bbentertainment

2+ Year Member
Jun 5, 2016
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Question regarding this upcoming residency interview process.
Research is a pretty significant part of my application with a number of publications over the last several years. Some projects are related, others are not at all.

I anticipate this question coming up a lot if applicants list any research activities.
My question is: How are people tackling this question? And what specifically would an interviewer be looking for when they ask this question?
Do I keep it nice and short and just say I worked in XYZ lab, and we sought to look for the role of X and its effect on Y? I.e. just giving the bare bones of of what the research topic was and let them ask any followup questions more specific to the project.

Or are interviewers looking for you to talk about your hypotheses, what specific results you found, where you published etc? For me, this would feel correct bc it would truly give them an idea of what my research entailed, but at the same time, talking about your research could go on forever (especially if yo have multiple projects ongoing) and I wouldn't want to bore them.
 

QuizzicalApe

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Mar 28, 2010
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"I Worked at This Lab, with a Focus on This, using These Methods and with These Publications. My ongoing work/future goals are Thus"

Alternatively, say "no" and lean back comfortably in your chair without breaking eye contact to establish dominance. Interviewers love that.
 
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Internist_Sandman

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Dec 10, 2016
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"I Worked at This Lab, with a Focus on This, using These Methods and with These Publications. My ongoing work/future goals are Thus"

Alternatively, say "no" and lean back comfortably in your chair without breaking eye contact to establish dominance. Interviewers love that.
Maybe also add the impact of your study, if known.
 
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Oso

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Jan 17, 2014
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Do I keep it nice and short and just say I worked in XYZ lab, and we sought to look for the role of X and its effect on Y? I.e. just giving the bare bones of of what the research topic was and let them ask any followup questions more specific to the project.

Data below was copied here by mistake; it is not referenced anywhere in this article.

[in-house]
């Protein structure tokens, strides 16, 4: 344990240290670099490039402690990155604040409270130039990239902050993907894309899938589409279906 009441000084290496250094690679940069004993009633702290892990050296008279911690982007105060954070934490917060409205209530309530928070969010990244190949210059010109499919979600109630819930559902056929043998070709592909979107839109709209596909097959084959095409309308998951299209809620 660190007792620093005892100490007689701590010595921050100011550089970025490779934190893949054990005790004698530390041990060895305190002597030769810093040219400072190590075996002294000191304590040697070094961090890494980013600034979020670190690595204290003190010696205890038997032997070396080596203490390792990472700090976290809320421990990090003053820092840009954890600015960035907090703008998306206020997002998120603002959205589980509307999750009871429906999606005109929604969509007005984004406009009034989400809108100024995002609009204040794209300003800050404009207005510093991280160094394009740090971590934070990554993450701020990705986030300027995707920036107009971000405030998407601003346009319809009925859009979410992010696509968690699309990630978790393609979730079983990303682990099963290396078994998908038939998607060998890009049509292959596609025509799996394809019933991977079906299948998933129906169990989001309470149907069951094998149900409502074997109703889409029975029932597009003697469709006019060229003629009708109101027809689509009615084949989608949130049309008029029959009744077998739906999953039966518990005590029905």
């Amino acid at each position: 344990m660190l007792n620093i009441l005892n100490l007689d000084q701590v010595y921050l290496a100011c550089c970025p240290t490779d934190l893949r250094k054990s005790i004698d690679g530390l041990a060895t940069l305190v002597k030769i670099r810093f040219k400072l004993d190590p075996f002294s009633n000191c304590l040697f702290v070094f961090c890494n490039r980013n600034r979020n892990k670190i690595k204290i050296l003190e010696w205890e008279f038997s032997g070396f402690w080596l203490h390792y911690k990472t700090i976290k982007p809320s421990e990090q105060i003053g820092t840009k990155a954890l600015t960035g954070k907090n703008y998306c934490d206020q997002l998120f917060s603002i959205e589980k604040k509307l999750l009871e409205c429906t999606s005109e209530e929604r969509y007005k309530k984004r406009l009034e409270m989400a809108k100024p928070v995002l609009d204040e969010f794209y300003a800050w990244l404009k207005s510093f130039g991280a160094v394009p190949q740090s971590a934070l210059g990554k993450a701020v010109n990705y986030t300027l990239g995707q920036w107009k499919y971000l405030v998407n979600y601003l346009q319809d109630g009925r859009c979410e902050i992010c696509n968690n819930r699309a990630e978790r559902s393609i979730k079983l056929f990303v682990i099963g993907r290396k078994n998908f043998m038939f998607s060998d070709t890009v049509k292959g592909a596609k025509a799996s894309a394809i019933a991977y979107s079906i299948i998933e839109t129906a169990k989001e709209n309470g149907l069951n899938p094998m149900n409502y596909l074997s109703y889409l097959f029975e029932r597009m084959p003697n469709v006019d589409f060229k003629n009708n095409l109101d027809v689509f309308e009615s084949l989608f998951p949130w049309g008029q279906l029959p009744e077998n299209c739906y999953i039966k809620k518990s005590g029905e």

Just do this. Most people don't want to hear at length about it, they just want to hear what it's about briefly and also make sure you know what it's about and can speak concisely about it. On a rare occasion it may overlap with someone else's research interests and they can ask more in depth questions if they want.
 
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redpointmd

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Be concise, describe the research in general terms that any MD can understand and clearly outline your role in the project. If an interviewer is interested they can and will ask more in depth questions, giving you a chance to elaborate.
 
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bbentertainment

2+ Year Member
Jun 5, 2016
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Be concise, describe the research in general terms that any MD can understand and clearly outline your role in the project. If an interviewer is interested they can and will ask more in depth questions, giving you a chance to elaborate.

Thanks all for the responses. Very helpful.

F/u question about your "clearly outline your role in the project." I was debating whether or not this is something I should include or if I should solely keep my response to what the research was about. I'd been working on a research project for quite some time now and essentially did the majority of all the work from lit review, data acquisition, analysis, and writing most of the paper. I was as a result listed as first author on the paper, but I was wondering based on your response if this is something I should also mention, or if it is enough when they already see that my publication has me listed as first author already and thus may be unnecessary?
 

redpointmd

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Thanks all for the responses. Very helpful.

F/u question about your "clearly outline your role in the project." I was debating whether or not this is something I should include or if I should solely keep my response to what the research was about. I'd been working on a research project for quite some time now and essentially did the majority of all the work from lit review, data acquisition, analysis, and writing most of the paper. I was as a result listed as first author on the paper, but I was wondering based on your response if this is something I should also mention, or if it is enough when they already see that my publication has me listed as first author already and thus may be unnecessary?

I think if you're first author it speaks for itself, otherwise would discuss your role, whether it was manuscript writing, data collection, grant and proposal writing, etc, because those are all skills that are good to demonstrate
 

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